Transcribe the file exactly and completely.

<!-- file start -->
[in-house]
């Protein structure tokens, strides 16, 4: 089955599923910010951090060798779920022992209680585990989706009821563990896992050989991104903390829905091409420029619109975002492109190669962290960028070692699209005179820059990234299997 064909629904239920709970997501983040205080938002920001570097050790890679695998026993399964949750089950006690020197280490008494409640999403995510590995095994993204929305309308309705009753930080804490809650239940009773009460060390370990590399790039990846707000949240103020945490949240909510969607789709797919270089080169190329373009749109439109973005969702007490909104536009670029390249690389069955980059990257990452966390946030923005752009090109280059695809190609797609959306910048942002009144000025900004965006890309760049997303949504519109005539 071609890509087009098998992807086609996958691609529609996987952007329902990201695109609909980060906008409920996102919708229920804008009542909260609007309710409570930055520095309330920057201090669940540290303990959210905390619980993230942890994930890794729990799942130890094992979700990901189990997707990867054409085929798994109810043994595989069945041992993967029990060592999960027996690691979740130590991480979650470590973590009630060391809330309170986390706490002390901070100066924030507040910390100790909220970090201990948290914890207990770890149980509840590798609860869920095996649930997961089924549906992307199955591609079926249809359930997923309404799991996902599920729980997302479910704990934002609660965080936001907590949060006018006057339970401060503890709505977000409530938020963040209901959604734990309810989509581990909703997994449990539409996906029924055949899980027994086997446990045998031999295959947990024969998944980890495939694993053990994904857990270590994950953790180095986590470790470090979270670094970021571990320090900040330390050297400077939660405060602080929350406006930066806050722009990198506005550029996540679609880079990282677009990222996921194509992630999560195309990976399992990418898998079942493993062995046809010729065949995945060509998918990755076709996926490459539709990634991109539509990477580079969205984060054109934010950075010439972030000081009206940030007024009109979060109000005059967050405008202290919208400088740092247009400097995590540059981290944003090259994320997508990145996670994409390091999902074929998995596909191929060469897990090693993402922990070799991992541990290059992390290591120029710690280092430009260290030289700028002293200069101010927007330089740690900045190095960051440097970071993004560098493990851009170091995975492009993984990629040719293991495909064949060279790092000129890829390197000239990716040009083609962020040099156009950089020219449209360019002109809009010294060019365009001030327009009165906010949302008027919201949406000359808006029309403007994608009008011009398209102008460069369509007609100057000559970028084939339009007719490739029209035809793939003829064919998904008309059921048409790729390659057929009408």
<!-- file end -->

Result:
[in-house]
């Protein structure tokens, strides 16, 4: 089955599923910010951090060798779920022992209680585990989706009821563990896992050989991104903390829905091409420029619109975002492109190669962290960028070692699209005179820059990234299997 064909629904239920709970997501983040205080938002920001570097050790890679695998026993399964949750089950006690020197280490008494409640999403995510590995095994993204929305309308309705009753930080804490809650239940009773009460060390370990590399790039990846707000949240103020945490949240909510969607789709797919270089080169190329373009749109439109973005969702007490909104536009670029390249690389069955980059990257990452966390946030923005752009090109280059695809190609797609959306910048942002009144000025900004965006890309760049997303949504519109005539 071609890509087009098998992807086609996958691609529609996987952007329902990201695109609909980060906008409920996102919708229920804008009542909260609007309710409570930055520095309330920057201090669940540290303990959210905390619980993230942890994930890794729990799942130890094992979700990901189990997707990867054409085929798994109810043994595989069945041992993967029990060592999960027996690691979740130590991480979650470590973590009630060391809330309170986390706490002390901070100066924030507040910390100790909220970090201990948290914890207990770890149980509840590798609860869920095996649930997961089924549906992307199955591609079926249809359930997923309404799991996902599920729980997302479910704990934002609660965080936001907590949060006018006057339970401060503890709505977000409530938020963040209901959604734990309810989509581990909703997994449990539409996906029924055949899980027994086997446990045998031999295959947990024969998944980890495939694993053990994904857990270590994950953790180095986590470790470090979270670094970021571990320090900040330390050297400077939660405060602080929350406006930066806050722009990198506005550029996540679609880079990282677009990222996921194509992630999560195309990976399992990418898998079942493993062995046809010729065949995945060509998918990755076709996926490459539709990634991109539509990477580079969205984060054109934010950075010439972030000081009206940030007024009109979060109000005059967050405008202290919208400088740092247009400097995590540059981290944003090259994320997508990145996670994409390091999902074929998995596909191929060469897990090693993402922990070799991992541990290059992390290591120029710690280092430009260290030289700028002293200069101010927007330089740690900045190095960051440097970071993004560098493990851009170091995975492009993984990629040719293991495909064949060279790092000129890829390197000239990716040009083609962020040099156009950089020219449209360019002109809009010294060019365009001030327009009165906010949302008027919201949406000359808006029309403007994608009008011009398209102008460069369509007609100057000559970028084939339009007719490739029209035809793939003829064919998904008309059921048409790729390659057929009408």